A screengrab of CSpan's coverage of the Senate vote.
Update at 2:07 p.m. ET. President Signs Bill:
President Obama has signed into law a bi-partisan bill that raises the debt ceiling and avoids a government default that analysts as well as the White House warned could have had catastrophic effects on the American economy.
Earlier today, the Senate voted 74-26 to send the bill to the president's desk. The AP reports Obama signed the bill privately in the Oval Office.
Somali refugees wait at dawn at a registration center at the Dadaab refugee complex in Kenya Tuesday, to receive aid after having been displaced from their homes in southern Somalia by famine.
Credit Tony Karumba / AFP/Getty Images
Efforts to help people in southern Somalia, where famine relief efforts have been stymied by al-Shabaab, a group on the U.S. terrorism watchlist, may get easier in the coming weeks. That's because pending changes to U.S. rules will allow aid groups to deliver food in those areas, according to an AP report.
Citing sources who wished to remain anonymous, the AP says:
Photographs show money that has been removed from circulation.
Credit Will Steacy / Courtesy of Michael Mazzeo Gallery
We've all desperately tried to force a crumpled dollar bill into a vending machine to no avail. Fortunately, when your dollar is that decrepit, it's on death's door and will likely be removed from circulation.
The average lifespan of a $1 bill, according to the Federal Reserve Bank of New York, is 21 months. Eventually, money is destroyed — either by the Federal Reserve itself, or by the places that create it to begin with: the Bureau of Engraving and Printing, and the U.S. Mint. On average, 5 million unfit currency notes are destroyed each day.
Americans put more of their money into savings in June, at the expense of consumer spending — and that came as a surprise to analysts. The month's drop in spending was the first in nearly two years (20 months).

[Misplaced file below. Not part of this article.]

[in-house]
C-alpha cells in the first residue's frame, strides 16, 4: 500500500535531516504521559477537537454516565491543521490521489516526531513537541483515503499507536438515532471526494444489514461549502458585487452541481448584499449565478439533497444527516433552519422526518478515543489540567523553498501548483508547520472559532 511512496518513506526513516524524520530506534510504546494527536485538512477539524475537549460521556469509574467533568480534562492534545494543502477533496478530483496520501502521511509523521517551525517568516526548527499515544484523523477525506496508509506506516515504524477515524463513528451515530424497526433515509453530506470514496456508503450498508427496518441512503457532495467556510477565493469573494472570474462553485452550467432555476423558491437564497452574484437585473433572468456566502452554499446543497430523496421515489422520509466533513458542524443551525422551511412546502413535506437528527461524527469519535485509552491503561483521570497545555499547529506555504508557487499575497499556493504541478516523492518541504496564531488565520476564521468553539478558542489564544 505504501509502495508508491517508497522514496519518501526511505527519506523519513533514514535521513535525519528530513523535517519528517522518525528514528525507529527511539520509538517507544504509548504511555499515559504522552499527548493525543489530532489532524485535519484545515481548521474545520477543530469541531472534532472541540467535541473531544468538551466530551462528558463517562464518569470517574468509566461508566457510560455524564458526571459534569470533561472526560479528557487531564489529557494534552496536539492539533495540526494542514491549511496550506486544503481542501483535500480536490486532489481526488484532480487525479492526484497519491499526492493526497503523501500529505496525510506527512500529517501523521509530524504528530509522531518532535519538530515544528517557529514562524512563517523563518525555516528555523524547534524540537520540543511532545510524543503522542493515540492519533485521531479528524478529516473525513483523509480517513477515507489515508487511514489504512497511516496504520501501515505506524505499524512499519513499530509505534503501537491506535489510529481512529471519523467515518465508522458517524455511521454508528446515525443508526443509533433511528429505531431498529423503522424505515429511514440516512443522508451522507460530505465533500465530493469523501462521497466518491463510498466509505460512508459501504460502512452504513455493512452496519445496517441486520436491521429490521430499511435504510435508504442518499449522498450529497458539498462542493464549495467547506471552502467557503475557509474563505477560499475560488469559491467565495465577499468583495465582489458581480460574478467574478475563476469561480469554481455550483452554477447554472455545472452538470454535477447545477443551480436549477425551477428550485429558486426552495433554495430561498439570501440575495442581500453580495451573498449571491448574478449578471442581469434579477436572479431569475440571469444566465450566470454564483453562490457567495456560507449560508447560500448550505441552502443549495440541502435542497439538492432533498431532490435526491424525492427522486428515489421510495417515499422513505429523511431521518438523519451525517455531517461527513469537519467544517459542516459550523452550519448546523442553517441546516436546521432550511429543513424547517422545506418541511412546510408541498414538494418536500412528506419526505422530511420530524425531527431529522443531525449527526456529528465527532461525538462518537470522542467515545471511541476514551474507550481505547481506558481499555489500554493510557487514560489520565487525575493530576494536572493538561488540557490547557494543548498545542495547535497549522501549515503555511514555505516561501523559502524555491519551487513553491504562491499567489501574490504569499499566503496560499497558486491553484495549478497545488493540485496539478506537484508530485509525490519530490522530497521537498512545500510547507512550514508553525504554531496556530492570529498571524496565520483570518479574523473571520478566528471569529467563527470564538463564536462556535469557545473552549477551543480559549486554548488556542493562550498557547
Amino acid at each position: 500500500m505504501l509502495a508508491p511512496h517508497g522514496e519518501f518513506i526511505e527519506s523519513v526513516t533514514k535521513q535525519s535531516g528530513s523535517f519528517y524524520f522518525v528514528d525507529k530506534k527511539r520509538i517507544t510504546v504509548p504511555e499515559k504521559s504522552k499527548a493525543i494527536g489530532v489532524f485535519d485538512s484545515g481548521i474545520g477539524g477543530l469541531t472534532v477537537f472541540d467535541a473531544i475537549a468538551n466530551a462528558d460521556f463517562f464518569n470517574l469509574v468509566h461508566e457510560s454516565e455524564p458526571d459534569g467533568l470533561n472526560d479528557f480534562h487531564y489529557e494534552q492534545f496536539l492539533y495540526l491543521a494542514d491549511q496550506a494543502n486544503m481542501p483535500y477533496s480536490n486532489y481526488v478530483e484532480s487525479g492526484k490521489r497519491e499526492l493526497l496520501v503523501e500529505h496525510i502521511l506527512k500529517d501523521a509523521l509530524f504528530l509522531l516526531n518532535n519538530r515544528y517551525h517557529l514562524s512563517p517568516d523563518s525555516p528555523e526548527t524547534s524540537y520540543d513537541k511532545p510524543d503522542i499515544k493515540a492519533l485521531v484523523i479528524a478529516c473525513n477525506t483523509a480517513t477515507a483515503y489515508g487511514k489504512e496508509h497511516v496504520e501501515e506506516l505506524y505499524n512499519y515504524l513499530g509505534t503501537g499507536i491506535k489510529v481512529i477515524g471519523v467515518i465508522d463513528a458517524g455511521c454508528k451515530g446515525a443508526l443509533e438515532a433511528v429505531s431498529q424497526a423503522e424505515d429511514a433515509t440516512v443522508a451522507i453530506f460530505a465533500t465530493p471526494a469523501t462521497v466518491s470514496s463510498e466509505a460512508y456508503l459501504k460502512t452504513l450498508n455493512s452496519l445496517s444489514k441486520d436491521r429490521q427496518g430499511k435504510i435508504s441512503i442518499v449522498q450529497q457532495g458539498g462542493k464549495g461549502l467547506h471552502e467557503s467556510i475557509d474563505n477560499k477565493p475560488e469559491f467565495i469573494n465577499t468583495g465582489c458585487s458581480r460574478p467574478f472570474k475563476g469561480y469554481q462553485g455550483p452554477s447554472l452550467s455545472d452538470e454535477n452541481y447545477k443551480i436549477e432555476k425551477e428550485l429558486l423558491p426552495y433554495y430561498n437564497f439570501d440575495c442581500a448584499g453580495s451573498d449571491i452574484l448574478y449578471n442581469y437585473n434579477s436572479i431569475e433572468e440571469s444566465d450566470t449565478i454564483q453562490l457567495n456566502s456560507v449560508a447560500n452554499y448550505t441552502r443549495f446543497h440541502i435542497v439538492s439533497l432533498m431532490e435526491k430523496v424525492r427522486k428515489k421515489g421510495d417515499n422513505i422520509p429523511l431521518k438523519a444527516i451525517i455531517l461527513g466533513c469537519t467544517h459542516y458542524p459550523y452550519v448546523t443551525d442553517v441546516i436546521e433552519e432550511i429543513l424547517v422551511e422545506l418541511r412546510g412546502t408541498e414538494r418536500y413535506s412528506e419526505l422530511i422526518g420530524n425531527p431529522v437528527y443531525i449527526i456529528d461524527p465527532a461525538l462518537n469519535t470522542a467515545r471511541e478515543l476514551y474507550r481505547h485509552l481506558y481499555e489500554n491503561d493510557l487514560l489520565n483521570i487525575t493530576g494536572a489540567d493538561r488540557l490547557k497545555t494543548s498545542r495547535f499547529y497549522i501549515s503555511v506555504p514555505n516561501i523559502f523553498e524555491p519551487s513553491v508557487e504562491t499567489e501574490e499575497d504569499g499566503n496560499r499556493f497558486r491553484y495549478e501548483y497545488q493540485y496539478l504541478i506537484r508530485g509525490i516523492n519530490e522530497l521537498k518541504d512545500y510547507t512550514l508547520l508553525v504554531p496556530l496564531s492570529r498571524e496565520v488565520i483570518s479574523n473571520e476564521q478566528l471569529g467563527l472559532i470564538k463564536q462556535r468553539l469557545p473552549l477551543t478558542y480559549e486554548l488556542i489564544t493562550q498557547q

The House voted to pass the compromise spending plan Monday night, but drops in federal and state credit ratings remain possible, particularly for South Carolina. To learn about the bill's local ramifications, host Michel Martin speaks with S.C.'s House Rep. for the sixth district, S.C.'s Treasurer, and the mayor Columbia, S.C.
The federal government recently announced that starting Aug. 2012, insurers must offer female preventive health services without extra costs to patients. Host Michel Martin discusses the controversial plan with the Health and Human Services Secretary. Martin also explores what the debt deal means for the Affordable Care Act with a Senior Correspondent from Kaiser Health News.
A sculpture honoring the 49 people who died in the crash of Comair Flight 5191 will be unveiled this month at a service commemorating the fifth anniversary of the crash. The dedication service, which is scheduled for 10 a.m. Aug. 27 at The Arboretum on Lexington's Alumni Drive, will include remarks by local ministers and family members of three people who died in the crash. More than 350 family members and friends of the crash victims are scheduled to attend.
Pity the politicians as they struggle to a hammer out a deal on the US debt: the endless negotiations, the late agreements that collapse by the morning news cycle. Everywhere they turn they seem to constrained - hemmed in – by forces pulling in every direction.
The browser wars are getting personal. A new study gave IQ tests to more than 100,000 English-speaking Internet users from the U.S., Canada, U.K., Australia, and New Zealand. Those results were then compared to what browser each person was using to take the test.
A federal judge has thrown out two lawsuits that alleged class-action lawyer Stan Chesley, his Cincinnati law firm and one of its lawyers mishandled a multimillion-dollar sex-abuse settlement with the Covington Diocese. U.S. District Judge Danny Reeves cited a well-established legal doctrine in Monday's order that states federal judges generally don't have the authority to review state court decisions.